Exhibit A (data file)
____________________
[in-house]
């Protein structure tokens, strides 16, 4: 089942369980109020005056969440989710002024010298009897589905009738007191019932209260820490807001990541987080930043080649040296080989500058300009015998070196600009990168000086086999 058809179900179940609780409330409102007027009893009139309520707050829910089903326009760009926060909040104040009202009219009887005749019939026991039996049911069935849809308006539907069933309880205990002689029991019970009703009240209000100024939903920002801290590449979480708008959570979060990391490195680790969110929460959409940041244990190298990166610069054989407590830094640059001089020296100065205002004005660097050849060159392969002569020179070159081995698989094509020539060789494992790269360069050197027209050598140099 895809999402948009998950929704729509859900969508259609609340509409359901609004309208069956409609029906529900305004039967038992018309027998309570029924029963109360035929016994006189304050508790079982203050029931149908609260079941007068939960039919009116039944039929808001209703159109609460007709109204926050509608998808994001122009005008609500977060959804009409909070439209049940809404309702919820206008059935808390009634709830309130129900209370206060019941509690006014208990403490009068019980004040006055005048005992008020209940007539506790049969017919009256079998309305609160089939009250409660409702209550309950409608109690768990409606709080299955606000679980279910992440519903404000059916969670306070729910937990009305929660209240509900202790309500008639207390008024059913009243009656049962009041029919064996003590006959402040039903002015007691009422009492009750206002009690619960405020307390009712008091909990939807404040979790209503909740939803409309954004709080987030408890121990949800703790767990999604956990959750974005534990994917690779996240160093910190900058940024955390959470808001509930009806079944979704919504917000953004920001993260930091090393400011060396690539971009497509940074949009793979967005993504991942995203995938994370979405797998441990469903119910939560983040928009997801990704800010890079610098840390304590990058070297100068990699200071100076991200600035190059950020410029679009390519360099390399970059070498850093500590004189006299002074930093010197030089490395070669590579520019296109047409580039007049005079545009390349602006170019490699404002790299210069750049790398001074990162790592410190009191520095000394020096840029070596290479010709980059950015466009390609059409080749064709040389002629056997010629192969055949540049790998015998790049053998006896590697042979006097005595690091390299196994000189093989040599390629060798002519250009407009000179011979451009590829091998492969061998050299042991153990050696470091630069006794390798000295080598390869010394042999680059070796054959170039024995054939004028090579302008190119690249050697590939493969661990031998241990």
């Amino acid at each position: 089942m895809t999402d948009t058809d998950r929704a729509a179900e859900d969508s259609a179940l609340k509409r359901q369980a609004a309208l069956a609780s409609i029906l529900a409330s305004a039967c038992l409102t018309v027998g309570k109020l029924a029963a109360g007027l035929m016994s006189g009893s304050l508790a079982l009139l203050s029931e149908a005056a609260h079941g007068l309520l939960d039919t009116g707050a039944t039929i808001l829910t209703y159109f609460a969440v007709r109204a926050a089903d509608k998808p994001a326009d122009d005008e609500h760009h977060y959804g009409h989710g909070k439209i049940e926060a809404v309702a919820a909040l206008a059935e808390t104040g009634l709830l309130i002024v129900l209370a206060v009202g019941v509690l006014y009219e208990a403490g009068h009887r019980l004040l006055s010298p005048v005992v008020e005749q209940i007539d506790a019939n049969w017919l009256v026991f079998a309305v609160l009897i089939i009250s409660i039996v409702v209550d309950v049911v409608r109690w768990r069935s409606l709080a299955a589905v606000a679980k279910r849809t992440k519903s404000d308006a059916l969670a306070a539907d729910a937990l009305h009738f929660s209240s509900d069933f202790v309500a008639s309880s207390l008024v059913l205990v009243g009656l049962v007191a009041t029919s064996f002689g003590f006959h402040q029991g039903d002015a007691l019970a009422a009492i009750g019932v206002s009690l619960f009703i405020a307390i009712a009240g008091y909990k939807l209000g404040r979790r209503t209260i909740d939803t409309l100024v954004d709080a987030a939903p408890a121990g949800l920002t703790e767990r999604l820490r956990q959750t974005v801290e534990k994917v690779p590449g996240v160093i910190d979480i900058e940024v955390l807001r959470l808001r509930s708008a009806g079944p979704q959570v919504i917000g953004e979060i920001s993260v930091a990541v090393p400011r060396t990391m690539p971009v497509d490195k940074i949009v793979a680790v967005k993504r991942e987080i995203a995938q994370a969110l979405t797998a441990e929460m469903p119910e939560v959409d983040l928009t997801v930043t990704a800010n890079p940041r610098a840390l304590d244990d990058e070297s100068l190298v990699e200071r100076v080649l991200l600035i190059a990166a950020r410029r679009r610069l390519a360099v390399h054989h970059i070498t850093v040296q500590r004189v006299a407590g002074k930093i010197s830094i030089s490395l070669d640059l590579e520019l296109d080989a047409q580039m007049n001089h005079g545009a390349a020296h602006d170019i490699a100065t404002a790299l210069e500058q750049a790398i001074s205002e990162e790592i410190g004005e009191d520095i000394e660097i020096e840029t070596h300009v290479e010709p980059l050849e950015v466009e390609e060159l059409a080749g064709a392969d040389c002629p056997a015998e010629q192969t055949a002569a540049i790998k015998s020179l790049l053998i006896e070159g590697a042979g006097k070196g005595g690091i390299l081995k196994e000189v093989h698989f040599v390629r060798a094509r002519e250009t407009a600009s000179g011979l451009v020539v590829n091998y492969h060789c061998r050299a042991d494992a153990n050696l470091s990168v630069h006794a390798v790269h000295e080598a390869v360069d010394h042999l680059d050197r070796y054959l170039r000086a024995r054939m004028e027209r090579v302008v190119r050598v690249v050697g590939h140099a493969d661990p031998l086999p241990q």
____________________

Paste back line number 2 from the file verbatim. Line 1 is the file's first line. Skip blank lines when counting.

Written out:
């Protein structure tokens, strides 16, 4: 089942369980109020005056969440989710002024010298009897589905009738007191019932209260820490807001990541987080930043080649040296080989500058300009015998070196600009990168000086086999 058809179900179940609780409330409102007027009893009139309520707050829910089903326009760009926060909040104040009202009219009887005749019939026991039996049911069935849809308006539907069933309880205990002689029991019970009703009240209000100024939903920002801290590449979480708008959570979060990391490195680790969110929460959409940041244990190298990166610069054989407590830094640059001089020296100065205002004005660097050849060159392969002569020179070159081995698989094509020539060789494992790269360069050197027209050598140099 895809999402948009998950929704729509859900969508259609609340509409359901609004309208069956409609029906529900305004039967038992018309027998309570029924029963109360035929016994006189304050508790079982203050029931149908609260079941007068939960039919009116039944039929808001209703159109609460007709109204926050509608998808994001122009005008609500977060959804009409909070439209049940809404309702919820206008059935808390009634709830309130129900209370206060019941509690006014208990403490009068019980004040006055005048005992008020209940007539506790049969017919009256079998309305609160089939009250409660409702209550309950409608109690768990409606709080299955606000679980279910992440519903404000059916969670306070729910937990009305929660209240509900202790309500008639207390008024059913009243009656049962009041029919064996003590006959402040039903002015007691009422009492009750206002009690619960405020307390009712008091909990939807404040979790209503909740939803409309954004709080987030408890121990949800703790767990999604956990959750974005534990994917690779996240160093910190900058940024955390959470808001509930009806079944979704919504917000953004920001993260930091090393400011060396690539971009497509940074949009793979967005993504991942995203995938994370979405797998441990469903119910939560983040928009997801990704800010890079610098840390304590990058070297100068990699200071100076991200600035190059950020410029679009390519360099390399970059070498850093500590004189006299002074930093010197030089490395070669590579520019296109047409580039007049005079545009390349602006170019490699404002790299210069750049790398001074990162790592410190009191520095000394020096840029070596290479010709980059950015466009390609059409080749064709040389002629056997010629192969055949540049790998015998790049053998006896590697042979006097005595690091390299196994000189093989040599390629060798002519250009407009000179011979451009590829091998492969061998050299042991153990050696470091630069006794390798000295080598390869010394042999680059070796054959170039024995054939004028090579302008190119690249050697590939493969661990031998241990």